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An introduction to Hockey Analytics and the By The Numbers forum (PLEASE READ ME)

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01-18-2014, 02:23 PM
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hatterson
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An introduction to Hockey Analytics and the By The Numbers forum (PLEASE READ ME)

This thread is designed to serve as an introduction both to the world of hockey analytics in general and our specific niche here in the By The Numbers forum. It will serve as a landing spot for new visitors, a source of knowledge for those new to the field, and a quick reference FAQ for the curious.

You can either read the tread in its entirety or use the following links to jump to the relevant post:
  • What is hockey analytics? (post 2)
  • What is the By The Numbers forum and why does it exist? (post 2)
  • Do you have any special rules here? (post 2)
  • What type of people can benefit from hockey analytics? (post 3)
  • Can hockey really be accurately measured and analyzed? (post 3)
  • Does hockey analytics replace actually watching games? (post 3)
  • I'm interested in hockey analytics but I don't know anything about it or where to start? (post 4)
  • I've got the basics down, where do I go from here? (post 4)
  • How do I find out what's already been done? (post 4)
  • I have ideas but no skills/data to pursue them or I have skill but no ideas. What do I do? (post 4)
  • Is there a list of resources somewhere? (post 5)

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Come join us on the By The Numbers forum. Take a look at our introduction post if you're new. If you have any questions, feel free to PM me.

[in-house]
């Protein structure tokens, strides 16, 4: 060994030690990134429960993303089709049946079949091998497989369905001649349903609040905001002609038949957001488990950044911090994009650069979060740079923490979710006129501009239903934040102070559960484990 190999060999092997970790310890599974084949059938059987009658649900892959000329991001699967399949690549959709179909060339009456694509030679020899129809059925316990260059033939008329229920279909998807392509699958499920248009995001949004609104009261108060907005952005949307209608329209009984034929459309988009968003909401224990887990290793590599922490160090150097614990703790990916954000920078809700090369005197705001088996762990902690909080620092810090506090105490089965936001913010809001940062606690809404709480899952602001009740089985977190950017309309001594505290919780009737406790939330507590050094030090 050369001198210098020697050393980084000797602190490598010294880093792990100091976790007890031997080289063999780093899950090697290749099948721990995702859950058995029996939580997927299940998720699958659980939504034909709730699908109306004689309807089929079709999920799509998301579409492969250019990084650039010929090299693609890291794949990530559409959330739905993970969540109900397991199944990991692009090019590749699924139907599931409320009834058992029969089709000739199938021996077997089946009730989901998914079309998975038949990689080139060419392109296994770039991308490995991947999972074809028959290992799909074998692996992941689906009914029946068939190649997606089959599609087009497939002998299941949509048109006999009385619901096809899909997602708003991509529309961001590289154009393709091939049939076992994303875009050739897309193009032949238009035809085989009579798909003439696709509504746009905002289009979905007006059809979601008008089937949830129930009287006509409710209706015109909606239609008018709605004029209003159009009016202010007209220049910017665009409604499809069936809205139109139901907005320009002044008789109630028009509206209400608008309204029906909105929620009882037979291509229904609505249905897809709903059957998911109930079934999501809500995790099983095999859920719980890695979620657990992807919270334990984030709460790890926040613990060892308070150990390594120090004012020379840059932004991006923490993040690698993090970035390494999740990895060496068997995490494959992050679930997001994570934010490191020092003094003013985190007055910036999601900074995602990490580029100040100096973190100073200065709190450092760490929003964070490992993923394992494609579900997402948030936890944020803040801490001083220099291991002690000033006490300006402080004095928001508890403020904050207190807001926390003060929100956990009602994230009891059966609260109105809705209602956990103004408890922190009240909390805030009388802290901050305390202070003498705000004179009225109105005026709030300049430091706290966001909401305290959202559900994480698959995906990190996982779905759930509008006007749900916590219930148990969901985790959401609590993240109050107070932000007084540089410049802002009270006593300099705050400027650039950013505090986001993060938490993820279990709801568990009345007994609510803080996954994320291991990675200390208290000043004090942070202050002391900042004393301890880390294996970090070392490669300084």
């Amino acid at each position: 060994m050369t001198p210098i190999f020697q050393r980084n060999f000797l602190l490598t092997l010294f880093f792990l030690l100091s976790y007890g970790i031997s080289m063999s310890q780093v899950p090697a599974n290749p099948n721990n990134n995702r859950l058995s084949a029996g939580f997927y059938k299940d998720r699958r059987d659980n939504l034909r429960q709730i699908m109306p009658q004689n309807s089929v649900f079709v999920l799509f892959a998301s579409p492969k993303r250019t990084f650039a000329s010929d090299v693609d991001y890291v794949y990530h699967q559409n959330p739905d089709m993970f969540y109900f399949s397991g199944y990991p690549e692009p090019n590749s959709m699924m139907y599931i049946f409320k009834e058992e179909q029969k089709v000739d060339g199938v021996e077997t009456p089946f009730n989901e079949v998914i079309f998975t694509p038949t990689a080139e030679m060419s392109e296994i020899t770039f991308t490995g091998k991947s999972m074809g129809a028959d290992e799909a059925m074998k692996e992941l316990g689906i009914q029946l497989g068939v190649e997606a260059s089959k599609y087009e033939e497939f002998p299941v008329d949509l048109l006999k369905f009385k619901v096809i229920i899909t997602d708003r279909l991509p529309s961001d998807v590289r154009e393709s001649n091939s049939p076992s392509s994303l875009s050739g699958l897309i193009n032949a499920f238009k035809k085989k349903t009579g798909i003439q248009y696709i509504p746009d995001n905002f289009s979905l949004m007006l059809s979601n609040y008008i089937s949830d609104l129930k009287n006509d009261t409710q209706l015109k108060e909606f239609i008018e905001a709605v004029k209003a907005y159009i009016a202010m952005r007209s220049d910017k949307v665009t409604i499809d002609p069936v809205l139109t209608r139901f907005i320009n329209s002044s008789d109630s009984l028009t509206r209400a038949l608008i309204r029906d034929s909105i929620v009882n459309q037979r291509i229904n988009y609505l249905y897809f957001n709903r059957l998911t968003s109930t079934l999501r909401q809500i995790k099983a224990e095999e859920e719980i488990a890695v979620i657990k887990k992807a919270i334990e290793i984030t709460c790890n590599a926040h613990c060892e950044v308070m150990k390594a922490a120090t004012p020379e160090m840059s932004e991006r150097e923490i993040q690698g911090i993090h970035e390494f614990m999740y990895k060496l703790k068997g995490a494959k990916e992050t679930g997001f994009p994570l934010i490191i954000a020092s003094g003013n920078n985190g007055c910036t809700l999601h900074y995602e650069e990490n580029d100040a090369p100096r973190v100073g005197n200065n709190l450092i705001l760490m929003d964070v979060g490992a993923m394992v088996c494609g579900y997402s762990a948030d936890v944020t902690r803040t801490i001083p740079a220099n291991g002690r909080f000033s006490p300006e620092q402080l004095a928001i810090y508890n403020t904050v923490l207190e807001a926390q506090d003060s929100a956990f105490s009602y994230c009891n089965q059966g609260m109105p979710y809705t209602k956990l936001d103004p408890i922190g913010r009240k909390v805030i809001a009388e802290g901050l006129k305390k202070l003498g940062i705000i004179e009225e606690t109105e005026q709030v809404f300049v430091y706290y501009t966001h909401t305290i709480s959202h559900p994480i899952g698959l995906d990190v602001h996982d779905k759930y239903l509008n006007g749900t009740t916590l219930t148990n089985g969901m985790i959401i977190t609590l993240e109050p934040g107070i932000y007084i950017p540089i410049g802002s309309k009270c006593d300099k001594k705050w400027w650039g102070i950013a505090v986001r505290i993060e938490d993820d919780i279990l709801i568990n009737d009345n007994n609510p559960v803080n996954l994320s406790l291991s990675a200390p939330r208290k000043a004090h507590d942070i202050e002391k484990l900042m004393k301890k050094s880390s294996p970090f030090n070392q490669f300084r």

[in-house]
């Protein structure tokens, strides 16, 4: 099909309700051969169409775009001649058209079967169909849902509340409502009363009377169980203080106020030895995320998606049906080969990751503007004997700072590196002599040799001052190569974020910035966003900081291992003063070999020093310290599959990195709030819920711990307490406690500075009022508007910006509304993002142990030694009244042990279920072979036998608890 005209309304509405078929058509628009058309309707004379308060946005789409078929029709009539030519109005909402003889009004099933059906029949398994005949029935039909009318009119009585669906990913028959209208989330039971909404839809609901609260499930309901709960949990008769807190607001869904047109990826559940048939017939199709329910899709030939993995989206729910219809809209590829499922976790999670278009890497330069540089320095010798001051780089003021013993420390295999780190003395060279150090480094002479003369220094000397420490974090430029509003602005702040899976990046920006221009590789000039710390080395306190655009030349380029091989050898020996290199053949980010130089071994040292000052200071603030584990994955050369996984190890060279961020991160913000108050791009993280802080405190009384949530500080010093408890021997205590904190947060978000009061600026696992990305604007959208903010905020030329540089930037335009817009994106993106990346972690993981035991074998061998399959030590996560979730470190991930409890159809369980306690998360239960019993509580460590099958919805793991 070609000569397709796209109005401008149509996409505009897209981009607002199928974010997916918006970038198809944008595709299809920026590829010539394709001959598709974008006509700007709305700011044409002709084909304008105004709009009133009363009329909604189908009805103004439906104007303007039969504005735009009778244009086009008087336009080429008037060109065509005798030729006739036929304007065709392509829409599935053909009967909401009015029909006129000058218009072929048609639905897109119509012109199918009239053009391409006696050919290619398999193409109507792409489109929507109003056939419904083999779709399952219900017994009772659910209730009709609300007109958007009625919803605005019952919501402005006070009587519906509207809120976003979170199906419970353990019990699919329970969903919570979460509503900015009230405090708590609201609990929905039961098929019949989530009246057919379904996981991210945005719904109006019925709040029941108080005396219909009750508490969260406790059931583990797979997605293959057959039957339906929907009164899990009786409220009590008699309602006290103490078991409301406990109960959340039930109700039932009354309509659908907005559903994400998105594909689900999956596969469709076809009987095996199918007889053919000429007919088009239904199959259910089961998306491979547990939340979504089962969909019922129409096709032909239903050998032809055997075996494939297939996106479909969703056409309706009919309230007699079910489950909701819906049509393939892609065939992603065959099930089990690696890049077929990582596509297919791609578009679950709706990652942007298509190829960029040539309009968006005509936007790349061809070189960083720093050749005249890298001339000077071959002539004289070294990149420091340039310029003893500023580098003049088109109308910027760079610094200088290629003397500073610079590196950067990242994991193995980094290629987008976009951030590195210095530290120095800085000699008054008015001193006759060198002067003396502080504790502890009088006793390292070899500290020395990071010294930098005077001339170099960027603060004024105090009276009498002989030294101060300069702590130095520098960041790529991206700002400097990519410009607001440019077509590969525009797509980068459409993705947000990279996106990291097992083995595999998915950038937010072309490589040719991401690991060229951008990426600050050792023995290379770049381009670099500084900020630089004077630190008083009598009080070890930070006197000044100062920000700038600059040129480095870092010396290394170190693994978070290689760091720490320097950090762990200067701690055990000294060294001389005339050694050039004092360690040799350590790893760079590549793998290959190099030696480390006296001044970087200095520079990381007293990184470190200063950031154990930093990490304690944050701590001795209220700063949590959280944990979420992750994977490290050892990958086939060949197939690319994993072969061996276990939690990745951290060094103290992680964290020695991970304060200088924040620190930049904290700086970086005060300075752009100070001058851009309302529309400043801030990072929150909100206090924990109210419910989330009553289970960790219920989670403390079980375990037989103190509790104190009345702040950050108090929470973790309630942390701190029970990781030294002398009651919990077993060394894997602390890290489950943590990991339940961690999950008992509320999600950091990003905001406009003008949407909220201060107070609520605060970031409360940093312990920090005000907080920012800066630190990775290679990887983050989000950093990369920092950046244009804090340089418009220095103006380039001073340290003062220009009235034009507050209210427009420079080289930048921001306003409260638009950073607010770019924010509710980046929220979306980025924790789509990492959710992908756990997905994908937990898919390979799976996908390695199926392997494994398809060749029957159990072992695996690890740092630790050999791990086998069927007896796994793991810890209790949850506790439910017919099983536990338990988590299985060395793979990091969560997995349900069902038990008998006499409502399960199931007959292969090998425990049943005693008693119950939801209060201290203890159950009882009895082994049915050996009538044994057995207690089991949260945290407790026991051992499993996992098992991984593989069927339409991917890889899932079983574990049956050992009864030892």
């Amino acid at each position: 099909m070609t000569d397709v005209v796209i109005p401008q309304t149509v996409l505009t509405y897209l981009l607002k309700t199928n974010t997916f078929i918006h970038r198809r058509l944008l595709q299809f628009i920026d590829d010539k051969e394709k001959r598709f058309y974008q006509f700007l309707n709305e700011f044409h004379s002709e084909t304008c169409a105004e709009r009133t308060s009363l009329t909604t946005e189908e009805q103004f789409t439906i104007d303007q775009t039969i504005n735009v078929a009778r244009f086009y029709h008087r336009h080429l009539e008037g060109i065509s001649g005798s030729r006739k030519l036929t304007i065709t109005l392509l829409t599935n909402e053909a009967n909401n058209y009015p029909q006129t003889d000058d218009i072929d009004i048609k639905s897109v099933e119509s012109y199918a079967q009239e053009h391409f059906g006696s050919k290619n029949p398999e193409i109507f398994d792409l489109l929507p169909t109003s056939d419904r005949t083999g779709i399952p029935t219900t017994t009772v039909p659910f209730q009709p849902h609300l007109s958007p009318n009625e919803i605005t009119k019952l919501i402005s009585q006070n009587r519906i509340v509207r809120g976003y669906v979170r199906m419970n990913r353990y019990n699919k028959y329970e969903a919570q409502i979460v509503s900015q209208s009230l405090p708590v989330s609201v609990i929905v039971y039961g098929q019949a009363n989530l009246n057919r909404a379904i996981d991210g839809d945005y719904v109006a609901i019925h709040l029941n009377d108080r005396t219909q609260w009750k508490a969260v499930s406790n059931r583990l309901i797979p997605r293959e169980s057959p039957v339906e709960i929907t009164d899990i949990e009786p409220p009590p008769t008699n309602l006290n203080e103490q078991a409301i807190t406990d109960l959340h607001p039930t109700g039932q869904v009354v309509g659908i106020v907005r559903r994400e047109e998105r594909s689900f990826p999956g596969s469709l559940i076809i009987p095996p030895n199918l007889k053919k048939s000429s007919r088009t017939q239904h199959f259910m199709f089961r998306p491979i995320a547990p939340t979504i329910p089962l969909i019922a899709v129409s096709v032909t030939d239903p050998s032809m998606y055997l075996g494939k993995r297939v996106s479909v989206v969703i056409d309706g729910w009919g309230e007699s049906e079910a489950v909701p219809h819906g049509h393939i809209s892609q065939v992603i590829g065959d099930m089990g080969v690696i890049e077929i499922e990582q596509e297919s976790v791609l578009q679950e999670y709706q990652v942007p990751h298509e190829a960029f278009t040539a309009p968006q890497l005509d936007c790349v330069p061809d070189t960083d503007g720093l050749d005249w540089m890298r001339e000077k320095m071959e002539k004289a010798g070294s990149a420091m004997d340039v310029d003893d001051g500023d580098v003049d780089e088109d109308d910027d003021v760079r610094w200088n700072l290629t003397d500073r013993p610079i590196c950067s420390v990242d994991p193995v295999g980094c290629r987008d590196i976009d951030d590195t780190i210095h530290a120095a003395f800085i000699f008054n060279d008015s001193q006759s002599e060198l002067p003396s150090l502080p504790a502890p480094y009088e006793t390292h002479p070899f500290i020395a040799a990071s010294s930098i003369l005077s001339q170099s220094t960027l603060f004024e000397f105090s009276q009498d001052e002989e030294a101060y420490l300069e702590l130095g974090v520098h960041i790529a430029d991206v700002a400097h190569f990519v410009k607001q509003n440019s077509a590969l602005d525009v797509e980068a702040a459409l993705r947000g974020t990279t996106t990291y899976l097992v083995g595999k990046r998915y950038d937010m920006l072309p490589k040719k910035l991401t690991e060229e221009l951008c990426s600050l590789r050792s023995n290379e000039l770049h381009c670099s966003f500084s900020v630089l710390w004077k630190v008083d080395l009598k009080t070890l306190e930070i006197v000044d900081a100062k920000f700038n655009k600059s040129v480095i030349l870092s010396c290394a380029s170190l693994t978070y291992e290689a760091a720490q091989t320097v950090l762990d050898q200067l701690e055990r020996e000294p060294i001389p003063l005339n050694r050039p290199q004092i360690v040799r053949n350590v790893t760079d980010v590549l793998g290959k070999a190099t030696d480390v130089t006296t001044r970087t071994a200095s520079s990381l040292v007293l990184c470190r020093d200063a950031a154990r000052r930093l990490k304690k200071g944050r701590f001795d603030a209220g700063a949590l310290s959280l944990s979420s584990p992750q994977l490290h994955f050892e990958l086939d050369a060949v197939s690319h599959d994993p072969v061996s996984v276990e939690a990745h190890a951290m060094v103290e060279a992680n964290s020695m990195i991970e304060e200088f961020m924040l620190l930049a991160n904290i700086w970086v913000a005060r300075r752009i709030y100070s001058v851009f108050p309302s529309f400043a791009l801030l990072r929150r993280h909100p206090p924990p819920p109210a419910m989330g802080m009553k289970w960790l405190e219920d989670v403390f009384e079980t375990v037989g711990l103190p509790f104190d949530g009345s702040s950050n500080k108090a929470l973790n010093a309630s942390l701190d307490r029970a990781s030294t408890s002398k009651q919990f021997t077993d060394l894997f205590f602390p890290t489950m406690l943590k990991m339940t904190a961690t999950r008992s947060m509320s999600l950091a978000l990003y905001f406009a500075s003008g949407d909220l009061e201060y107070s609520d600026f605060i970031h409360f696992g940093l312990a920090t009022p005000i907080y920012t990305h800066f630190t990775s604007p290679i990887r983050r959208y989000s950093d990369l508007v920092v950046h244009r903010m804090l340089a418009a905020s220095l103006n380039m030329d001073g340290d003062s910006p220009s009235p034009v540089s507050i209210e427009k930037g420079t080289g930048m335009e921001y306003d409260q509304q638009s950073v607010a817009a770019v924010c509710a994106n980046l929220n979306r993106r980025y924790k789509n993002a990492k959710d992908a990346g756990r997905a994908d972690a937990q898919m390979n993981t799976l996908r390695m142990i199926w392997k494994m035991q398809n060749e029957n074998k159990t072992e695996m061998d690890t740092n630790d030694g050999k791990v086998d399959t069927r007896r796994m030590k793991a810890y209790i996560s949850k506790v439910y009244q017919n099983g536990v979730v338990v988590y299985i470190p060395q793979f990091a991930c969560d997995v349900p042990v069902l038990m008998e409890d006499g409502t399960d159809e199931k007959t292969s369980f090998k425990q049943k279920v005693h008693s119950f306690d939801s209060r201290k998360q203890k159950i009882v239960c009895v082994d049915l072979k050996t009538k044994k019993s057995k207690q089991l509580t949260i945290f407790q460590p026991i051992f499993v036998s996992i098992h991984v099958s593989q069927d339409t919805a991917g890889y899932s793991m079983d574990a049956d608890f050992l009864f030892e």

Last edited by hatterson: 01-18-2014 at 08:01 PM.
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01-18-2014, 07:27 PM
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What is hockey analytics?

Analytics in general is defined as "the discovery and communication of meaningful patterns in data" which means that hockey analytics is simply the discovery and communication of meaningful patterns in the data surrounding hockey.

There's a couple key things in that definition that are worth paying attention to. First, the word meaningful. Patterns are fun, they're interesting, and they can provide for fun factoids to toss out during conversations. "Hey did you you know that Bobby Orr scored twice as many points on days with an 'e' in them?" (That's made up, please don't quote it) Ultimately however, they're not worth much more than an interesting conversation piece unless they're meaningful, unless they move beyond "huh, that's interesting" and into the territory of deepening our understanding of the game we love.

Second, it's worth paying attention to the dual goals of analytics: discovery and communication. We value both here. Discovering a new insight into the game doesn't help everyone unless you can also tell them about it and clearly you can't tell everyone about something unless you've first discovered it.

What is the By The Numbers forum and why does it exist?

The "By The Numbers" subforum is a place where mathematics and statistics are used (in a rigorous fashion) to answer questions about the game that we all love.

Who's the greatest player of all time? How much should that player receive on his next contract? Are goaltenders used in the most efficient way by teams? Did Player X deserve the Selke Trophy last year? How important was Scotty Bowman to the success of the Red Wings? What will Phoenix's playoff run mean to their long term financial viability? What percentage of revenues should players receive in the next CBA?